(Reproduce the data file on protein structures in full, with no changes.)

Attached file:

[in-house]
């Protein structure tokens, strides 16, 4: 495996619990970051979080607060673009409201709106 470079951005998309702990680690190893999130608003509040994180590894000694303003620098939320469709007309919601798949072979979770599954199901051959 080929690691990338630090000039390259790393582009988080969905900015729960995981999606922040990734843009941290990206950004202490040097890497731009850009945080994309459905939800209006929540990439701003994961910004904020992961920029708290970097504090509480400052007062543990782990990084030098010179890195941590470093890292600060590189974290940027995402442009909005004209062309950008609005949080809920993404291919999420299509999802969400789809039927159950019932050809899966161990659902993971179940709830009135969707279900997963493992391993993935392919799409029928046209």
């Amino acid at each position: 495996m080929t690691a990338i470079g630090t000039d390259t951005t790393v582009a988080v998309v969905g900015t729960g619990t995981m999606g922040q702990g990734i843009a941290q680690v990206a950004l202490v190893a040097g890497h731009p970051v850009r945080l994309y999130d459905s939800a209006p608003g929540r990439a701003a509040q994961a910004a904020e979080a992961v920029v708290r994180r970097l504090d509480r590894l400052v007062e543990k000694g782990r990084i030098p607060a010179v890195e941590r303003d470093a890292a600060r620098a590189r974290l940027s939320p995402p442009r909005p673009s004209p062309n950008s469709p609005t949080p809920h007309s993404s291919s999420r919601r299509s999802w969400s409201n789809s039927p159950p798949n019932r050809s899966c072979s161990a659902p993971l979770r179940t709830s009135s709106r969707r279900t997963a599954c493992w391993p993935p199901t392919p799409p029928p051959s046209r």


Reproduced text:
[in-house]
């Protein structure tokens, strides 16, 4: 495996619990970051979080607060673009409201709106 470079951005998309702990680690190893999130608003509040994180590894000694303003620098939320469709007309919601798949072979979770599954199901051959 080929690691990338630090000039390259790393582009988080969905900015729960995981999606922040990734843009941290990206950004202490040097890497731009850009945080994309459905939800209006929540990439701003994961910004904020992961920029708290970097504090509480400052007062543990782990990084030098010179890195941590470093890292600060590189974290940027995402442009909005004209062309950008609005949080809920993404291919999420299509999802969400789809039927159950019932050809899966161990659902993971179940709830009135969707279900997963493992391993993935392919799409029928046209």
């Amino acid at each position: 495996m080929t690691a990338i470079g630090t000039d390259t951005t790393v582009a988080v998309v969905g900015t729960g619990t995981m999606g922040q702990g990734i843009a941290q680690v990206a950004l202490v190893a040097g890497h731009p970051v850009r945080l994309y999130d459905s939800a209006p608003g929540r990439a701003a509040q994961a910004a904020e979080a992961v920029v708290r994180r970097l504090d509480r590894l400052v007062e543990k000694g782990r990084i030098p607060a010179v890195e941590r303003d470093a890292a600060r620098a590189r974290l940027s939320p995402p442009r909005p673009s004209p062309n950008s469709p609005t949080p809920h007309s993404s291919s999420r919601r299509s999802w969400s409201n789809s039927p159950p798949n019932r050809s899966c072979s161990a659902p993971l979770r179940t709830s009135s709106r969707r279900t997963a599954c493992w391993p993935p199901t392919p799409p029928p051959s046209r």